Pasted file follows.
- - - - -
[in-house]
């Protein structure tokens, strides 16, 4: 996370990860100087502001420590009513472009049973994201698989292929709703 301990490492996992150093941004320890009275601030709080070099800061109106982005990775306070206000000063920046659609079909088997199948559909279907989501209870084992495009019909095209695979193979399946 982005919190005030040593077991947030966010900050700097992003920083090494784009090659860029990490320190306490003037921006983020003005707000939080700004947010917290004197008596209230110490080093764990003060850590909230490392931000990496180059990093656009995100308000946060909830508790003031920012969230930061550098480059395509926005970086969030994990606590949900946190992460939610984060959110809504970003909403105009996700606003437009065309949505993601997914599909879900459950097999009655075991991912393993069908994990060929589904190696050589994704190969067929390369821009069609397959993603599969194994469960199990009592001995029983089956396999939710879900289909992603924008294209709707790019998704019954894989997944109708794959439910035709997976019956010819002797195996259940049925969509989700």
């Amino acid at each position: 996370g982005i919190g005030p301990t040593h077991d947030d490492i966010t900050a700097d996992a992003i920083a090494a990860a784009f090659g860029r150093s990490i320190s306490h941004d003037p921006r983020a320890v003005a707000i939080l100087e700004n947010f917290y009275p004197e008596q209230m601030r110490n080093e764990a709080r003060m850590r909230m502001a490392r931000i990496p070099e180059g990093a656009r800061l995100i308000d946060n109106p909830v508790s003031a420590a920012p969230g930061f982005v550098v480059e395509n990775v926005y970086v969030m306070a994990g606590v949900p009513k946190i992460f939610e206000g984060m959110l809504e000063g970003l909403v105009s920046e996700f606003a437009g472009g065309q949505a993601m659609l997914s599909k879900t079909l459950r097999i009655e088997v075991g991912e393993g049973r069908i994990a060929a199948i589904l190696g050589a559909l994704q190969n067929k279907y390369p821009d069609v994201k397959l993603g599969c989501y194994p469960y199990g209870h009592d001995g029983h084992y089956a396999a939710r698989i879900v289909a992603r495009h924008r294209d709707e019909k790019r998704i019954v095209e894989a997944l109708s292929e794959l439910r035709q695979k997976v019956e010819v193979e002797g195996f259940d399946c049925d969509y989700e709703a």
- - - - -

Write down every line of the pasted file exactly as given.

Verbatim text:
[in-house]
């Protein structure tokens, strides 16, 4: 996370990860100087502001420590009513472009049973994201698989292929709703 301990490492996992150093941004320890009275601030709080070099800061109106982005990775306070206000000063920046659609079909088997199948559909279907989501209870084992495009019909095209695979193979399946 982005919190005030040593077991947030966010900050700097992003920083090494784009090659860029990490320190306490003037921006983020003005707000939080700004947010917290004197008596209230110490080093764990003060850590909230490392931000990496180059990093656009995100308000946060909830508790003031920012969230930061550098480059395509926005970086969030994990606590949900946190992460939610984060959110809504970003909403105009996700606003437009065309949505993601997914599909879900459950097999009655075991991912393993069908994990060929589904190696050589994704190969067929390369821009069609397959993603599969194994469960199990009592001995029983089956396999939710879900289909992603924008294209709707790019998704019954894989997944109708794959439910035709997976019956010819002797195996259940049925969509989700």
């Amino acid at each position: 996370g982005i919190g005030p301990t040593h077991d947030d490492i966010t900050a700097d996992a992003i920083a090494a990860a784009f090659g860029r150093s990490i320190s306490h941004d003037p921006r983020a320890v003005a707000i939080l100087e700004n947010f917290y009275p004197e008596q209230m601030r110490n080093e764990a709080r003060m850590r909230m502001a490392r931000i990496p070099e180059g990093a656009r800061l995100i308000d946060n109106p909830v508790s003031a420590a920012p969230g930061f982005v550098v480059e395509n990775v926005y970086v969030m306070a994990g606590v949900p009513k946190i992460f939610e206000g984060m959110l809504e000063g970003l909403v105009s920046e996700f606003a437009g472009g065309q949505a993601m659609l997914s599909k879900t079909l459950r097999i009655e088997v075991g991912e393993g049973r069908i994990a060929a199948i589904l190696g050589a559909l994704q190969n067929k279907y390369p821009d069609v994201k397959l993603g599969c989501y194994p469960y199990g209870h009592d001995g029983h084992y089956a396999a939710r698989i879900v289909a992603r495009h924008r294209d709707e019909k790019r998704i019954v095209e894989a997944l109708s292929e794959l439910r035709q695979k997976v019956e010819v193979e002797g195996f259940d399946c049925d969509y989700e709703a």